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July 31st, 2002 Brian Libby | Movie Reviews & Stories
 

Sex and Lies, Videotaped

Steven Soderbergh releases his creative juice with a low-budget quickie.

     
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In 1989, the unanticipated popularity of Steven Soderbergh's sex, lies, and videotape helped put the Sundance Film Festival on the map and announced the new era of independent film while catapulting the then-unknown filmmaker to overnight wunderkind status. Now, having captured mainstream Hollywood success with the Oscar-winning Traffic and made even greater gems like The Limey, Soderbergh is revisiting both the thematic and stylistic territory of his debut.

Told in a film-within-a-film structure, Full Frontal depicts a day in the lives of several movie-industry denizens, culminating in the birthday party of a hotshot Hollywood producer (David Duchovny). Julia Roberts plays a reporter interviewing a famous actor (L.A. Law's Blair Underwood). Meanwhile, marital troubles plague an executive (Catherine Keener) and her writer husband (Frasier's David Hyde Pierce), while a lonely playwright (Enrico Colantoni) is too distracted by an upcoming blind date to oversee his production of The Sound and the Fhrer, a hilarious Hitler sendup. Full Frontal's characters are unified not only by a Hollywood zip code, but also by a primal need for the physical catharsis and emotional consolation of sex--just as in Soderbergh's debut. In Full Frontal, there are many layers of reality and imagination to negotiate, and Soderbergh uncovers them like an ant farm.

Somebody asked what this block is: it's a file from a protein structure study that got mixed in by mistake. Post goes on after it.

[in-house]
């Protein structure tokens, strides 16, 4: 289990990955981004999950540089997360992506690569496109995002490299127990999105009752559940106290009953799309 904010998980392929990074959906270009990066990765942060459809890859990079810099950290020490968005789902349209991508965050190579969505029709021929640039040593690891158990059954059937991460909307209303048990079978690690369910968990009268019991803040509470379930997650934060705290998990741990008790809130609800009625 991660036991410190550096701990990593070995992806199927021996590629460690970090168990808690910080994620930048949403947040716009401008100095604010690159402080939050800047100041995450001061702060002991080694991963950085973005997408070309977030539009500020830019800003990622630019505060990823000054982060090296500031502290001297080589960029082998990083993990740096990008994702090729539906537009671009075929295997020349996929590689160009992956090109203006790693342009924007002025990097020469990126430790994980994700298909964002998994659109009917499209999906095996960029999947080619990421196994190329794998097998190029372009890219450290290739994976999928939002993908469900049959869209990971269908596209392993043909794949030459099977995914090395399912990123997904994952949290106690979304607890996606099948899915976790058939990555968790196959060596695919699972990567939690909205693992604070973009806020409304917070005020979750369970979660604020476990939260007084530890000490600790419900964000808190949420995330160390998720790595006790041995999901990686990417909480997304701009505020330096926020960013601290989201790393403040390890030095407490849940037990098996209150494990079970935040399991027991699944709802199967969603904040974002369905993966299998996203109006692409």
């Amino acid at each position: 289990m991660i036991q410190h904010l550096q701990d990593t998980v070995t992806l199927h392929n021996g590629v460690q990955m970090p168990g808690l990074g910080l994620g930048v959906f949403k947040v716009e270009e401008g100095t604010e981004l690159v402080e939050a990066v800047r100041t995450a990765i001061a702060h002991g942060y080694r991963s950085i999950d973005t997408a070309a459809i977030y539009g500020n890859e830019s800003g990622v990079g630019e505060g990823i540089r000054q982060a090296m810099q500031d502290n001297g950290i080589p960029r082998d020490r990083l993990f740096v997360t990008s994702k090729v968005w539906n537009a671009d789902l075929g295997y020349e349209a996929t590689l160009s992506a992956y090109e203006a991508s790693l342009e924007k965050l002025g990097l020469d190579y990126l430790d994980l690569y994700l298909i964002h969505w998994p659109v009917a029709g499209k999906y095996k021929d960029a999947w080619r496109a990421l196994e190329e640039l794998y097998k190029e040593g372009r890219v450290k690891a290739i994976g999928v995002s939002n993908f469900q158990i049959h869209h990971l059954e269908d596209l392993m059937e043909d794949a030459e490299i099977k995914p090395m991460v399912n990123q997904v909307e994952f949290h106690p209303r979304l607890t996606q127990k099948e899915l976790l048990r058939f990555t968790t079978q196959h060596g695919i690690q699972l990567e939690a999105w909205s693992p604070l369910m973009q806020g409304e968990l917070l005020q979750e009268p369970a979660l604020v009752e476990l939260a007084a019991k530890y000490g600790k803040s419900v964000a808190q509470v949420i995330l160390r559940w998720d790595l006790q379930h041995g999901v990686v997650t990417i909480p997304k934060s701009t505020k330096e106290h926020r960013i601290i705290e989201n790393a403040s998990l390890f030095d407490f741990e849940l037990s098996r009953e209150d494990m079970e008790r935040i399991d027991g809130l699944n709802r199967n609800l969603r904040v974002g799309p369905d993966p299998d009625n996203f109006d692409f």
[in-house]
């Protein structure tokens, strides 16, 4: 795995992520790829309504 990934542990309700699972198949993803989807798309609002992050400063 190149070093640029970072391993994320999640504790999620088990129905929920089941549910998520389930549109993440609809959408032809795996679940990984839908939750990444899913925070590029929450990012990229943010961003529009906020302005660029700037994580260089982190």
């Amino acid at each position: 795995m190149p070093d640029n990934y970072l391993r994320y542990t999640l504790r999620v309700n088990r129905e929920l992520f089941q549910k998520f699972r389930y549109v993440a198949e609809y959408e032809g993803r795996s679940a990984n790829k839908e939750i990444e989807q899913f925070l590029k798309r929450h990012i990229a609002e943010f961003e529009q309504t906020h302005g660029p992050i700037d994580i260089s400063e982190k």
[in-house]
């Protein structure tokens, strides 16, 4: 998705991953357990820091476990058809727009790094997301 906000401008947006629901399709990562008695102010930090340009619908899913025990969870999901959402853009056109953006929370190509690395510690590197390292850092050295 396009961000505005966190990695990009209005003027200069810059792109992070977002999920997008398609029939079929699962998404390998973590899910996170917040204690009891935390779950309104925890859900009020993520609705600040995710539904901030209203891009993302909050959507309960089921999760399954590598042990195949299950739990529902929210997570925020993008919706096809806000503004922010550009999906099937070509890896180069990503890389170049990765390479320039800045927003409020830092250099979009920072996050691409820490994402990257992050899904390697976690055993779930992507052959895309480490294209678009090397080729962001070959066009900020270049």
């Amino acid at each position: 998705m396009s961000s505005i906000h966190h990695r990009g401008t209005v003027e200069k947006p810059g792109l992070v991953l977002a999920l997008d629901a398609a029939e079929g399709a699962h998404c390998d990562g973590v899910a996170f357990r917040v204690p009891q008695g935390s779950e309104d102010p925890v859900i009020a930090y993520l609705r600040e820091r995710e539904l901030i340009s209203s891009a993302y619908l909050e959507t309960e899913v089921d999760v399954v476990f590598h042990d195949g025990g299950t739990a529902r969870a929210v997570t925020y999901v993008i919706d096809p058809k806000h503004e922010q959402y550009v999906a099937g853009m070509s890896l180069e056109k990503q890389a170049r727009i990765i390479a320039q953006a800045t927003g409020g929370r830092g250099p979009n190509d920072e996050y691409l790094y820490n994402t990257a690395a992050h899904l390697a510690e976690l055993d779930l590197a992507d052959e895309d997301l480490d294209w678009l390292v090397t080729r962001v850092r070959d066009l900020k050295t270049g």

With a budget of only $2 million, Full Frontal was made almost exclusively using off-the-shelf equipment: a Canon MiniDV camera and Final Cut Pro editing software. Actors used their own wardrobes and drove themselves to the set, working for a tiny fraction of their normal salaries. The stripped-down production gives Soderbergh's film a slapdash rawness to match the piano-wire nerves of the characters. Many films shot with MiniDV look crystal-clear, but Full Frontal is deliberately grainy and jarring. It's a kind of slumming that some cash-strapped filmmakers will perhaps rightfully sneer at, for Soderbergh is essentially dipping his toe in the low-budget filmmaking approach that for many is the only option. Yet it also works as a kind of cold shower: The fact that Soderbergh still strives to challenge himself like this is why his studio pictures are so much better than most. And if Full Frontal is merely a tossed-off Soderbergh film, it merely confirms the breadth of his filmmaking gifts all the more.

 
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